First boiled frogs, now basic math. I hate to keep wondering whether the NYT Op-Ed page employs fact checkers, but it's impossible not to wonder after passages like this. From this morning's Gail Collins column:
Most people have never been to a caucus, even if their state happens to have them. In Washington, the caucuses last Saturday drew a little more than 1 percent of the registered voters.
Those wacky caucuses! But wait a minute....
As a former Seattle resident I recall that Washington state has six or seven million people. After investing 0.75 seconds in internet research time I see that a little over half of them, let's say 3.75 million, are registered to vote.
One percent of 3.75 million is 37,500 people. Now, let's think back to reports of those caucuses. All the stories talked about "record breaking turnout" and "unexpected crowds." Some 20,000 people had crammed in to a pre-caucus Obama rally in Seattle -- with thousands more outside, and presumably thousands of others in the rest of the state also supporting Obama, or Clinton, or McCain, or Huckabee. And among all of them, only 37,500 show up?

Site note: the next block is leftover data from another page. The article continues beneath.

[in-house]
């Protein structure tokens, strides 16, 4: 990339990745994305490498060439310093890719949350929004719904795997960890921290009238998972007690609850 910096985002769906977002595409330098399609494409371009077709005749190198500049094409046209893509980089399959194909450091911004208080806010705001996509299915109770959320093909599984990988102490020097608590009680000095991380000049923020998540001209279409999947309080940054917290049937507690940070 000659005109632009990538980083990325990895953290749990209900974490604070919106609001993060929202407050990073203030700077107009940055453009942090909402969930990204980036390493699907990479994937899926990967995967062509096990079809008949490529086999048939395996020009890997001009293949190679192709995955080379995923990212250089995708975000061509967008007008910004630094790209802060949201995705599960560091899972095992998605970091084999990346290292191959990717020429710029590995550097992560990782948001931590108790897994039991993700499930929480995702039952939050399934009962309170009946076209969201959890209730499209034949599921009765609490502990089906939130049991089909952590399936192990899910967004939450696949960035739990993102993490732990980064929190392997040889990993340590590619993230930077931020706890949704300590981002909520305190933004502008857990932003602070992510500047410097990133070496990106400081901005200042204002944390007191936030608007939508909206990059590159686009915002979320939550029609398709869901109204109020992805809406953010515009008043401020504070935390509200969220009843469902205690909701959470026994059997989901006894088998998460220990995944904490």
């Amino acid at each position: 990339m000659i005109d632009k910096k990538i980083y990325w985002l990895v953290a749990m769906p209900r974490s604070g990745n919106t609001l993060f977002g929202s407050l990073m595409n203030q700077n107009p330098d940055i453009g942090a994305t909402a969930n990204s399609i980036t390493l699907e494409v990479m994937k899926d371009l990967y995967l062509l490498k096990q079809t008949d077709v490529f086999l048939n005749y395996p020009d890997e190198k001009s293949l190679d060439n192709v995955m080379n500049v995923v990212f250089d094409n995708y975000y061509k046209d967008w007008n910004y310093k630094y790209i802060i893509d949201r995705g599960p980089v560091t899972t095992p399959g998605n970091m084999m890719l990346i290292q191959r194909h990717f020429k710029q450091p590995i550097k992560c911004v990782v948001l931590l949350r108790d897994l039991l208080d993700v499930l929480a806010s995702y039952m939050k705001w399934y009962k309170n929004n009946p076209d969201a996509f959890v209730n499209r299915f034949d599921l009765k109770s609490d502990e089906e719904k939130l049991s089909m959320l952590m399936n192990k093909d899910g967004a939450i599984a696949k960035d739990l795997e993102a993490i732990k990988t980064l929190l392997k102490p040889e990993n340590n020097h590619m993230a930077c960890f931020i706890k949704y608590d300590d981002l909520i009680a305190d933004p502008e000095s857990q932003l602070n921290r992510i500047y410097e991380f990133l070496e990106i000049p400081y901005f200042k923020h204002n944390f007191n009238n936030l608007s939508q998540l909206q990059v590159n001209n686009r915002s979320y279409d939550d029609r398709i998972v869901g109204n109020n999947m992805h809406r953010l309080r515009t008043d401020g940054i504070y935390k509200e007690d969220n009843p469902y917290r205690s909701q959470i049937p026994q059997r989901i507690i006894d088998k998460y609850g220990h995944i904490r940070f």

And... It turns out that four years ago, the Democrats alone had 100,000 people for their much less dramatic and consequential caucuses. By all reports, highly publicized on caucus day, at least twice as many turned out for the Democrats this year. But somehow, according to the Times, only one-sixth that many people showed up for both parties???
And... I hear from friends and local news reports that the Democratic caucuses in just one Seattle-area legislative district attracted 18,000 people. (This detail from a story with the typical headline, "Turnout Shatters Record.") So, that district accounted for half the total for both parties across the entire state????
Obviously something went wrong here. Let's say the Democrats had maybe 200,000 at their caucuses, and the Republicans mabe half that many. That would be 300,000 total. Not enough to legitimize what is in fact a wacky caucus system. Not enough to prove that people of every class and background were involved. But different by nearly an order of magnitude from what our paper of record reports, in a factoid that will no doubt be picked up and considered "true".
What's the explanation? (And, by the way, I wish that some other NYT columnist had committed this howler, since I am a fan of Gail Collins' columns.) Maybe the "too good to check" instinct when coming across a tantalizing statistic? I don't know. But if we're looking for job-creation opportunities in America, how about for common-sense checkers?
Update: Mystery may be solved! The number of precinct delegates chosen at the caucuses, who in turn vote for the state delegates to the national party convention, was in fact close to the magic 1% figure. An understandable mixup, perhaps -- unless you apply the "can this figure possibly be true??" common sense test.
We want to hear what you think about this article. Submit a letter to the editor or write to firstname.lastname@example.org.